“Our launch site is in a traditionally very socio-economically depressed region of New Zealand: The Mahia Peninsula, which is on the north island and best known for its gang culture in Wairoa, a nearby city. Now it’s building a reputation as the space coast. There are now signs in the township that say: “Wairoa, Gateway to the Galaxy”.
We send scientists out to local schools with rocket kits. It’s awesome.
Personally, that’s one of the most rewarding things about business: seeing the community support you, and getting kids engaged in maths and science – then following that through by supporting university scholarships.
Being present in the local community and wider education also helps with recruitment. In the past month alone, we’ve received more than 8,000 CVs. Not just from locals, but from around the world.”
Wow. I think Beck’s understanding of business and what it can do to transform the surrounding community is really inspiring. Imagine being a kid growing up in ‘gangland’ and suddenly finding your neighbourhood is the ‘Gateway to the Galaxy’! How cool would that be! And to then get those kids to engage at the core of the transformation through education with simple ideas like rocket kits and funky signposts to the Universe – that’s placemaking at its best. And it works both ways. Its no surprise that recruitment just got a whole lot easier for the company that created a generation of local kids that are turned on by maths and science. Who doesn’t love a win win like that ?!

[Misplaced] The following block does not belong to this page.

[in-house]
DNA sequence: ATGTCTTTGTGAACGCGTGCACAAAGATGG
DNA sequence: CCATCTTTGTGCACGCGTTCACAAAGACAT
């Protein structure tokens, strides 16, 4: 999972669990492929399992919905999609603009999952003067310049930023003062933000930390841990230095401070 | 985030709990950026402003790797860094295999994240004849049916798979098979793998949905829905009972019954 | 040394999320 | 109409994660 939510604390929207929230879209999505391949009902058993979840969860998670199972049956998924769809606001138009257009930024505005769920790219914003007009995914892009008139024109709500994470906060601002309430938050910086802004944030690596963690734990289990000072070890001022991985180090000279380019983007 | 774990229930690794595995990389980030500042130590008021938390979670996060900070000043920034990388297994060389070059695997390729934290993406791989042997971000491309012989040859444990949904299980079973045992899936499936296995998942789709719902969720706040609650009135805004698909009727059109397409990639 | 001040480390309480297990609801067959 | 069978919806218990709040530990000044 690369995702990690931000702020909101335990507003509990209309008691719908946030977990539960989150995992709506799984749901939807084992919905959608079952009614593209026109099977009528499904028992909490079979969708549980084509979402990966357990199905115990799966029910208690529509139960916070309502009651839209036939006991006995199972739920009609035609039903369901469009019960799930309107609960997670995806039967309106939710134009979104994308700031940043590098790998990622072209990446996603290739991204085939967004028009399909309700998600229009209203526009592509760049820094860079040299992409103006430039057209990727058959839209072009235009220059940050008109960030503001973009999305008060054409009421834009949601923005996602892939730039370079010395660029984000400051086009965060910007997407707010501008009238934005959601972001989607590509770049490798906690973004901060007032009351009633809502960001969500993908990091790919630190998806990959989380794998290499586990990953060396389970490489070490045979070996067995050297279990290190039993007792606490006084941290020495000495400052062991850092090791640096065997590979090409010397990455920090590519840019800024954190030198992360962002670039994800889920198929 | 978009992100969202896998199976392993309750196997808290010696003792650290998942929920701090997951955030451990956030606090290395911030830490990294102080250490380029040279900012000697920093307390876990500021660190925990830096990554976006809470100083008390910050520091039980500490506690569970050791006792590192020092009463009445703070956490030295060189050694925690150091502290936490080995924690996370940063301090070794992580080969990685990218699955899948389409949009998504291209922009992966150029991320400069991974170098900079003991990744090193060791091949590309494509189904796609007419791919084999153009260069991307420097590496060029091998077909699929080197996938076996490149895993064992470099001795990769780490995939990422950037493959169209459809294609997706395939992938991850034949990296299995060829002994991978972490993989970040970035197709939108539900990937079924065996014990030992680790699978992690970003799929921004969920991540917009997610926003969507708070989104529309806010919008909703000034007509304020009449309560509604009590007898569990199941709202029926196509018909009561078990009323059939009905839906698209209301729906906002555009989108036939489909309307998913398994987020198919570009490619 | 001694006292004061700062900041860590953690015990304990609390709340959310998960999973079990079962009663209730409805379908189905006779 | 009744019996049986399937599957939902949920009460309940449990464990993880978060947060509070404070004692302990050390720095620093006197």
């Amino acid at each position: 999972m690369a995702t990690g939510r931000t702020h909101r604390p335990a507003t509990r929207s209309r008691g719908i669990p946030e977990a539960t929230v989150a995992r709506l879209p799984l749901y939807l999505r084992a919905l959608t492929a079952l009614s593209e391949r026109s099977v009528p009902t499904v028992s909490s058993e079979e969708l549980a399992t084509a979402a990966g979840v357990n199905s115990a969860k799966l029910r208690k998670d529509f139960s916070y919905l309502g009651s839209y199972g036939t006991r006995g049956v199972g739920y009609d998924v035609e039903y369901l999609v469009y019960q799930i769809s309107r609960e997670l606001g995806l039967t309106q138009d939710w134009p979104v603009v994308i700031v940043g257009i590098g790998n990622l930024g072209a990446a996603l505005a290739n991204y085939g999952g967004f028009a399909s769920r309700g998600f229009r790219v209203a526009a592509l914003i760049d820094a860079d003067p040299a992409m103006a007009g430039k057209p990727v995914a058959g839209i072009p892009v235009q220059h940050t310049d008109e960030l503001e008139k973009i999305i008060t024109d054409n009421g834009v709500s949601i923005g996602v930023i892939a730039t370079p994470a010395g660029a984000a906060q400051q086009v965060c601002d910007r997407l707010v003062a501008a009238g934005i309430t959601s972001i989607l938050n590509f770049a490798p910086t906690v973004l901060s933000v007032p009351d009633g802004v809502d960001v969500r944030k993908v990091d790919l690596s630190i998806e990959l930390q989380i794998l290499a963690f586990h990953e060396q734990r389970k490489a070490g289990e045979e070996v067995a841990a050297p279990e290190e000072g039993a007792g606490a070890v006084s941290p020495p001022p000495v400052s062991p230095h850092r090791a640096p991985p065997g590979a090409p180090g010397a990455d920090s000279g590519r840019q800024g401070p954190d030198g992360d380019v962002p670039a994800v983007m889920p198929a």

I’m currently working on the Whitehill and Bordon Regeneration project. We aren’t launching rockets as Hampshire’s a bit too crowded but we are launching a brand new town centre with a Maker’s Market at it’s heart. The Makers Market is a dedicated space for small business designed to encourage new startups and entrepreneurs and house established local business. The ‘Market’ will have over 20,000 square feet of cool workspaces and event spaces designed for for start ups and makers, as well as the very best business support to encourage successful entrepreneurship.
But the big question is – who will make their homes here? The built environment itself cannot be the whole answer. People, especially young people, need to care. So, like Peter Beck and his team at Rocket Lab, the team at the Whitehill and Bordon Regen Coare busy working to create new communities through events, both business and social, ahead of the opening of the new town centre in 2019. The Head Teacher of the local school and the Chair of the Board of Governors regularly attend the monthly business networking meetings at the Royal Exchange to foster links between business and education. James Child, W & B project lead, also sits on the Board of Governors. But how much are we doing to make sure that the children at this local school are the adults that will take up residence in the Makers Market? I think it’s time to take a leaf out of Beck’s book and create some small business toolkits and special enrepreneurship events for school kids. More on this later.
Just a final thought for anyone local – if signs announcing Wairoa now read ‘Gateway to the Galaxy’ – what should the Whitehill and Bordon signs read?!’ Please leave any helpful thoughts in the comments below.
If you’d like to read more about my work in Whitehill and Bordon head over to my blog